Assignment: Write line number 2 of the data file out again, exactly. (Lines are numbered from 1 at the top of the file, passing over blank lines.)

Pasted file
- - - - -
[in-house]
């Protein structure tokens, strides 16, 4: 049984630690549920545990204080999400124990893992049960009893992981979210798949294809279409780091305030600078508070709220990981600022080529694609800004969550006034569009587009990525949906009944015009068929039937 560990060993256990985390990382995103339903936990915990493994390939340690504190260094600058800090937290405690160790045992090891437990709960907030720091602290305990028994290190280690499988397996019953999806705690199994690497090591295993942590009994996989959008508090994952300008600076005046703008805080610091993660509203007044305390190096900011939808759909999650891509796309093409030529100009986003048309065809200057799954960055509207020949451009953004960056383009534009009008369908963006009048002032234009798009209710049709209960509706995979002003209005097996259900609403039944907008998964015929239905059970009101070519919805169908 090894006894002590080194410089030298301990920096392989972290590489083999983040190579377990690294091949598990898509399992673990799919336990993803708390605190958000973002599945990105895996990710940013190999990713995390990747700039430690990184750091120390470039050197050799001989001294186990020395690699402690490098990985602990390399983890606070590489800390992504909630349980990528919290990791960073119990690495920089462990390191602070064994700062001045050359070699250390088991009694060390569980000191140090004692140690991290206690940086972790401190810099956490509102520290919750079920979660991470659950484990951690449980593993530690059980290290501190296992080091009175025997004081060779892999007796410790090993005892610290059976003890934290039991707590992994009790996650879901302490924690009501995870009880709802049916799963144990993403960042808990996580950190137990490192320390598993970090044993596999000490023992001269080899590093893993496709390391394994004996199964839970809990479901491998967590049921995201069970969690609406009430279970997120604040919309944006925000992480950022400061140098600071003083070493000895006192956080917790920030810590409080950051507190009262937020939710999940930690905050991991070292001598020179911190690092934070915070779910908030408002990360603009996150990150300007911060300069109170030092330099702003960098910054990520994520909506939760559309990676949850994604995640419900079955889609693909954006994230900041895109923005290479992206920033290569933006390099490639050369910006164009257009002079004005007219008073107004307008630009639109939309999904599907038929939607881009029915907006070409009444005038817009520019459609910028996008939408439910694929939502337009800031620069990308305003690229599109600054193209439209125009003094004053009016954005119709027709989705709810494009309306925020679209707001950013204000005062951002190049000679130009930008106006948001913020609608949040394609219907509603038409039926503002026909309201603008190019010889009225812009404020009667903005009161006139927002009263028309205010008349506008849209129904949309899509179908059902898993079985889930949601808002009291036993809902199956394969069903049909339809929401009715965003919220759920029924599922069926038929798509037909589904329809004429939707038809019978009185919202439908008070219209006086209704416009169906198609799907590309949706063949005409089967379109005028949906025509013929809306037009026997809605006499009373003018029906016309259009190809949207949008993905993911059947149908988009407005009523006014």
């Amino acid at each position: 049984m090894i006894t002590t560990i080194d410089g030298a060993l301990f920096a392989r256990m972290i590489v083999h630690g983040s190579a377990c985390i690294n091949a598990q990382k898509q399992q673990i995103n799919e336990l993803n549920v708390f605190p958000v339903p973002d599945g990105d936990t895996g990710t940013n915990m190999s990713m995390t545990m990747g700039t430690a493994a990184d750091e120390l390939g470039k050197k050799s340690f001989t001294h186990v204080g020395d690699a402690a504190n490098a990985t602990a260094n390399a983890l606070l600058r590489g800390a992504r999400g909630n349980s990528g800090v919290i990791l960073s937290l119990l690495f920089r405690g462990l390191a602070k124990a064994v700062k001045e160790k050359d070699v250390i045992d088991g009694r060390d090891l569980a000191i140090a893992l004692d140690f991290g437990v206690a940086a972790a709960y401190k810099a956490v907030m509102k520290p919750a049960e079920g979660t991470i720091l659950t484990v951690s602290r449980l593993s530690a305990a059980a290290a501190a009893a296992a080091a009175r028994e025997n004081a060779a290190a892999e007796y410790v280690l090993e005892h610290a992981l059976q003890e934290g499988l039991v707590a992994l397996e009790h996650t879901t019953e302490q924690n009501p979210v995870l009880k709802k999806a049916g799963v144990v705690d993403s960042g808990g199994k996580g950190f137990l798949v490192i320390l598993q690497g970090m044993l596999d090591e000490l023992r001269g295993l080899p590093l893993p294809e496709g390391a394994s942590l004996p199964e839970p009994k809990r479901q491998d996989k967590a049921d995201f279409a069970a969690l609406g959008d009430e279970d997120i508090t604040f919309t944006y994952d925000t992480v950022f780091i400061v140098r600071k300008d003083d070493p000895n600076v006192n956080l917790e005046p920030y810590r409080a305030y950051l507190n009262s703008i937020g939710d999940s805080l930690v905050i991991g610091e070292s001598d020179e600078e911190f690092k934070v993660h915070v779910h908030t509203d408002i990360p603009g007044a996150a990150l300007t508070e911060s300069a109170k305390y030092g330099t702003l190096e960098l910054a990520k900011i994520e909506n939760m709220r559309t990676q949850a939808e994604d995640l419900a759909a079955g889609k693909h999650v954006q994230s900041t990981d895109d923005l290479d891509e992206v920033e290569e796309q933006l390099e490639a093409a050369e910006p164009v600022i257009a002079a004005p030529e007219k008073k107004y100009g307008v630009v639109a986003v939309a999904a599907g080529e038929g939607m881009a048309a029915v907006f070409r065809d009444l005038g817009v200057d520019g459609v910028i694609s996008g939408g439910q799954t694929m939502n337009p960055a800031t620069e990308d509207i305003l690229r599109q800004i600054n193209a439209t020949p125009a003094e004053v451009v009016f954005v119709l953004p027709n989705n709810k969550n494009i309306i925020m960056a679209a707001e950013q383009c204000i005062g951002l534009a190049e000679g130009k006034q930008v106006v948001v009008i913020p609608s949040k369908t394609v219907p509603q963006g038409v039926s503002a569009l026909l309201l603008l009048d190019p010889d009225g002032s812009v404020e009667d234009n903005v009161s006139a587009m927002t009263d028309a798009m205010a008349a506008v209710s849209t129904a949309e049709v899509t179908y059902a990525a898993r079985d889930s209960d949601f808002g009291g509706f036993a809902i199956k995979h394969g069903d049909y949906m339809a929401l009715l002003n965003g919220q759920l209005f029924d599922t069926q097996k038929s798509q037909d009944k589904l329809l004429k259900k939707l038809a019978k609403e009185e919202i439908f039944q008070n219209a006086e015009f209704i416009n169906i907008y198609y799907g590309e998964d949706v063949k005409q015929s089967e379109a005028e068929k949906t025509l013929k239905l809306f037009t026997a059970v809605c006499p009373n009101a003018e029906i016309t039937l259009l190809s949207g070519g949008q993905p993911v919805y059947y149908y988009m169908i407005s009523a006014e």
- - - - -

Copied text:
């Protein structure tokens, strides 16, 4: 049984630690549920545990204080999400124990893992049960009893992981979210798949294809279409780091305030600078508070709220990981600022080529694609800004969550006034569009587009990525949906009944015009068929039937 560990060993256990985390990382995103339903936990915990493994390939340690504190260094600058800090937290405690160790045992090891437990709960907030720091602290305990028994290190280690499988397996019953999806705690199994690497090591295993942590009994996989959008508090994952300008600076005046703008805080610091993660509203007044305390190096900011939808759909999650891509796309093409030529100009986003048309065809200057799954960055509207020949451009953004960056383009534009009008369908963006009048002032234009798009209710049709209960509706995979002003209005097996259900609403039944907008998964015929239905059970009101070519919805169908 090894006894002590080194410089030298301990920096392989972290590489083999983040190579377990690294091949598990898509399992673990799919336990993803708390605190958000973002599945990105895996990710940013190999990713995390990747700039430690990184750091120390470039050197050799001989001294186990020395690699402690490098990985602990390399983890606070590489800390992504909630349980990528919290990791960073119990690495920089462990390191602070064994700062001045050359070699250390088991009694060390569980000191140090004692140690991290206690940086972790401190810099956490509102520290919750079920979660991470659950484990951690449980593993530690059980290290501190296992080091009175025997004081060779892999007796410790090993005892610290059976003890934290039991707590992994009790996650879901302490924690009501995870009880709802049916799963144990993403960042808990996580950190137990490192320390598993970090044993596999000490023992001269080899590093893993496709390391394994004996199964839970809990479901491998967590049921995201069970969690609406009430279970997120604040919309944006925000992480950022400061140098600071003083070493000895006192956080917790920030810590409080950051507190009262937020939710999940930690905050991991070292001598020179911190690092934070915070779910908030408002990360603009996150990150300007911060300069109170030092330099702003960098910054990520994520909506939760559309990676949850994604995640419900079955889609693909954006994230900041895109923005290479992206920033290569933006390099490639050369910006164009257009002079004005007219008073107004307008630009639109939309999904599907038929939607881009029915907006070409009444005038817009520019459609910028996008939408439910694929939502337009800031620069990308305003690229599109600054193209439209125009003094004053009016954005119709027709989705709810494009309306925020679209707001950013204000005062951002190049000679130009930008106006948001913020609608949040394609219907509603038409039926503002026909309201603008190019010889009225812009404020009667903005009161006139927002009263028309205010008349506008849209129904949309899509179908059902898993079985889930949601808002009291036993809902199956394969069903049909339809929401009715965003919220759920029924599922069926038929798509037909589904329809004429939707038809019978009185919202439908008070219209006086209704416009169906198609799907590309949706063949005409089967379109005028949906025509013929809306037009026997809605006499009373003018029906016309259009190809949207949008993905993911059947149908988009407005009523006014």